Re-visit, Re-mind, Re-new

They were at the church 15 minutes early.  15!  He had no idea how.  He knew why.  It was a matter of education.  Over the years, he’d learned.  And if there was one thing he would not waver on it was that although he may not be the brightest penny in the jar, he could be taught.  His lessons hadn’t come easily but they had come and once he’d earned them he didn’t often give them back.  He knew whose he was.

The half full parking lot was a mix of safe, sensible sedans and cross-overs, the ones with all-wheel drive and an optional fifth seat just big enough for your comfort dog or cat or mongoose or cheetah to rest, well comfortably.  Then there were the minivans among whose ranks he joined bellying up to the curb as the cowling grated them to a stop.  He knew who was here.  He just wasn’t crazy about being counted among them.

Almost before the wheels crunched to a halt in the lot he swore he heard the squeals. Apparently initiation at the sorority required special voice training to get up into a register only dogs could appreciate.  Minnie Riperton eat your heart out.   Let the hugging and squeaking and laughing begin.  As his spouse walked in he checked the back hatch to make sure it was latched for the 26th time to delay the inevitable.  It was.  After that there wasn’t much more to do but amble on into the church, take a seat and await his fate.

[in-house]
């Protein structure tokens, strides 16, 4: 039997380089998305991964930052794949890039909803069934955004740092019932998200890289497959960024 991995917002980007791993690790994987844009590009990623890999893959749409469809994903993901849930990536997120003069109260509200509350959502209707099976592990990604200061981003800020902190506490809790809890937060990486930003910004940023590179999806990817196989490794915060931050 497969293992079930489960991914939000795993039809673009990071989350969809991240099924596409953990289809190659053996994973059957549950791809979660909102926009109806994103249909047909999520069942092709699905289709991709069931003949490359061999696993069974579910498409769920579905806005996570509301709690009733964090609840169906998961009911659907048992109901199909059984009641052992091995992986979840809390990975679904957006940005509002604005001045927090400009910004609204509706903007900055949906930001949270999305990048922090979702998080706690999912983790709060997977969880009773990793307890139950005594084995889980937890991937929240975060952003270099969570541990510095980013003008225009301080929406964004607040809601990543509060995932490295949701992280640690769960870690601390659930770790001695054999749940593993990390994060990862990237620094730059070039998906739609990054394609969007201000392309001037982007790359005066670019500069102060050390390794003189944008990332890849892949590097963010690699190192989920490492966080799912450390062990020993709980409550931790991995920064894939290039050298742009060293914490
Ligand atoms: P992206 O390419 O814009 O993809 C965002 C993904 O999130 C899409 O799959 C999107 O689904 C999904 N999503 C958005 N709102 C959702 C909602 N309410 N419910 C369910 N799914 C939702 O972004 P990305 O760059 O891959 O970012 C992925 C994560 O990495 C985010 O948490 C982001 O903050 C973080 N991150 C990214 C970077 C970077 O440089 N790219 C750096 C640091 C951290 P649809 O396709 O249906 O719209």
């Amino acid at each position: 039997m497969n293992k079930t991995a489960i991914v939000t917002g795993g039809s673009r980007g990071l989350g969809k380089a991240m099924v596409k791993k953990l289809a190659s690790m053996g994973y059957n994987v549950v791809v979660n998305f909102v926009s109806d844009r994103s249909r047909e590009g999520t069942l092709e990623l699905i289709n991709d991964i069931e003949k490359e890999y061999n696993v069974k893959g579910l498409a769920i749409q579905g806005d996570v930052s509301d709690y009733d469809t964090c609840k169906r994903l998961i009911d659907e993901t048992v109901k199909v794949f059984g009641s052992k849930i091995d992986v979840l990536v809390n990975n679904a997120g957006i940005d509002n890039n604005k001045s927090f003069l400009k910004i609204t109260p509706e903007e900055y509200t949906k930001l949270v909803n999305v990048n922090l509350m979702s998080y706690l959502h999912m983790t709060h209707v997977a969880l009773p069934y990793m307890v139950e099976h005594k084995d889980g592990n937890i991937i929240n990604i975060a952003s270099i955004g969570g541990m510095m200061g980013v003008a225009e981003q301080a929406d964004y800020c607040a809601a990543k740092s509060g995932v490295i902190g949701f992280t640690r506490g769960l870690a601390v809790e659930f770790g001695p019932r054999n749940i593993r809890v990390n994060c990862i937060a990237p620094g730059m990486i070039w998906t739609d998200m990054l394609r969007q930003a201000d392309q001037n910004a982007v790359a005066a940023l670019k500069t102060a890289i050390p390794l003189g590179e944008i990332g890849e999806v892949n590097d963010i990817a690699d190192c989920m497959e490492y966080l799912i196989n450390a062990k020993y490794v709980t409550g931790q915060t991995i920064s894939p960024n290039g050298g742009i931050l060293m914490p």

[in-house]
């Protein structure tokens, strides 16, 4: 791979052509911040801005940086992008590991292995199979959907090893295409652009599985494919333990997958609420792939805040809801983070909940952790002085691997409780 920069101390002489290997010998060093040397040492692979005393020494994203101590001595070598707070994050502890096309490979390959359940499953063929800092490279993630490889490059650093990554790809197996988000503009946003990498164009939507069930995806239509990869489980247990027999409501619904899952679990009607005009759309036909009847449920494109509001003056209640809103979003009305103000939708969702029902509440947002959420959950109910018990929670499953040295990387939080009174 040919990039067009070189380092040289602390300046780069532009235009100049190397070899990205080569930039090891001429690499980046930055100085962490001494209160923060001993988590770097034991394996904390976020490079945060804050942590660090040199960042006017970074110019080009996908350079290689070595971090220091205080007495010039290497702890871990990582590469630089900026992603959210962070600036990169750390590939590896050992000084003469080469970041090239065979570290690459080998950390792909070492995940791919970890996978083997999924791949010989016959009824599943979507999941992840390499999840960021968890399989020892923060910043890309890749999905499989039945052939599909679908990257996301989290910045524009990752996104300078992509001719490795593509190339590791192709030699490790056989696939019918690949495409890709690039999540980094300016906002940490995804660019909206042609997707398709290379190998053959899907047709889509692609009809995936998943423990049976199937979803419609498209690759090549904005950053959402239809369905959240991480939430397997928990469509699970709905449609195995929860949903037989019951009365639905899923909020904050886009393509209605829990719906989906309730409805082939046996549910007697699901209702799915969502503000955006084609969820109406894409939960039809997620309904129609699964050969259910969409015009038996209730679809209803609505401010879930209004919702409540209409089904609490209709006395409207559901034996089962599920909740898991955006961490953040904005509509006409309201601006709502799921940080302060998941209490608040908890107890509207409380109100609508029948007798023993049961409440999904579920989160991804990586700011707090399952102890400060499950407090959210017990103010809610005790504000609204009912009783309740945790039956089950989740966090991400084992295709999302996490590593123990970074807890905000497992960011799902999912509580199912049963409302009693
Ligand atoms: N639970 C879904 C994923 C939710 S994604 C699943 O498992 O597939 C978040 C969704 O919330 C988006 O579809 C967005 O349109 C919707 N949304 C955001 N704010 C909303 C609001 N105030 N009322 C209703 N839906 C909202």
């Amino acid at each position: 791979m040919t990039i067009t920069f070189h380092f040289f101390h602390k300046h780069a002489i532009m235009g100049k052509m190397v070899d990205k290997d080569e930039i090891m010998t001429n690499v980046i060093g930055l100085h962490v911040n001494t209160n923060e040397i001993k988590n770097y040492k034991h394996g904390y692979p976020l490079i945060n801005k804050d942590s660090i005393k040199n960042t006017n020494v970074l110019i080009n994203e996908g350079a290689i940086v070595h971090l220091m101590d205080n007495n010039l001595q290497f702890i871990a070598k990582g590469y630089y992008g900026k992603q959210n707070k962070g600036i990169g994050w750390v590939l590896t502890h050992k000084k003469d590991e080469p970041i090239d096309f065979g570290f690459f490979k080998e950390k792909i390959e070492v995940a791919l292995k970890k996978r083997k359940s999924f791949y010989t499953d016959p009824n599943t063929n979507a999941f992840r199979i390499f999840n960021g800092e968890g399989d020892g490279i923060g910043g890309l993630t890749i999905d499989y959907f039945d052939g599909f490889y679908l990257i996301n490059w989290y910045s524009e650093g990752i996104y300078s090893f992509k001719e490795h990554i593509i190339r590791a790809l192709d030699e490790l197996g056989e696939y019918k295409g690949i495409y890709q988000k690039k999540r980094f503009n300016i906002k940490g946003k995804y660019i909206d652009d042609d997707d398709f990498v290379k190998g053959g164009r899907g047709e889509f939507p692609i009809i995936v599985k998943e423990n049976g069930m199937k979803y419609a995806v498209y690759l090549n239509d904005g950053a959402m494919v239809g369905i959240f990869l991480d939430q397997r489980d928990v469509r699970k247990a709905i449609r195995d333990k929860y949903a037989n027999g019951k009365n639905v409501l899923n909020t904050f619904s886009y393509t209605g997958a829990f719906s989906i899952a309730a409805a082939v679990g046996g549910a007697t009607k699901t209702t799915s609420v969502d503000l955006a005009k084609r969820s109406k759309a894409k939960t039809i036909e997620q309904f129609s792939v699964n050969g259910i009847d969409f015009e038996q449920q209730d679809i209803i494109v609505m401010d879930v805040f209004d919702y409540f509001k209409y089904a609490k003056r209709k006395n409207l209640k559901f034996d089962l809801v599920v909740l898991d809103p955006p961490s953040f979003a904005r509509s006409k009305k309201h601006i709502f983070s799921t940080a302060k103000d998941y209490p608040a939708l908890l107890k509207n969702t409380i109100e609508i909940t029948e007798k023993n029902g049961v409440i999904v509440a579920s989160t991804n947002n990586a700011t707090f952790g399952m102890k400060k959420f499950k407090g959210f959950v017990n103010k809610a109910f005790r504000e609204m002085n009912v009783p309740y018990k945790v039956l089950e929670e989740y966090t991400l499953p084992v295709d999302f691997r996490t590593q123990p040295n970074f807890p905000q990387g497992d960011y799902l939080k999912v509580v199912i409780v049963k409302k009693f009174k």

He looked around the church as his fellow revelers strode into its chasmic expanse.  His gaze lingered on the group of young men ahead and to his left.  They were a shape shifting amoebic knot whose carefree attitude, thinly muffled laughter and casual conversation reminded him of someone he once knew very well.  They talked with everyone around them, two three, four rows up or back it didn’t matter.  Once in a while a loud laugh would escape or an unbridled epithet would break free; to which the rest of the section would cower and snicker.  He straightened the cuff of his shirt and touched his tie to make sure it was still square.  He’d clearly spent more time on it than the guys in the group had collectively taken picking out clothes from their roommates’ closets.   His spouse couldn’t have been more the antithesis of them.

Ever sharp and put together she sat, ankles crossed with her hands folded in her lap reading the program by his side.  She was a lot like some of the older crowd of sorority sisters they sat amongst.  Occasionally they rose to hug and greet each other and make small talk, catching up.  His line of sight toward them included the younger group of sorority girls to their right.  Their group was a constant flurry of activity.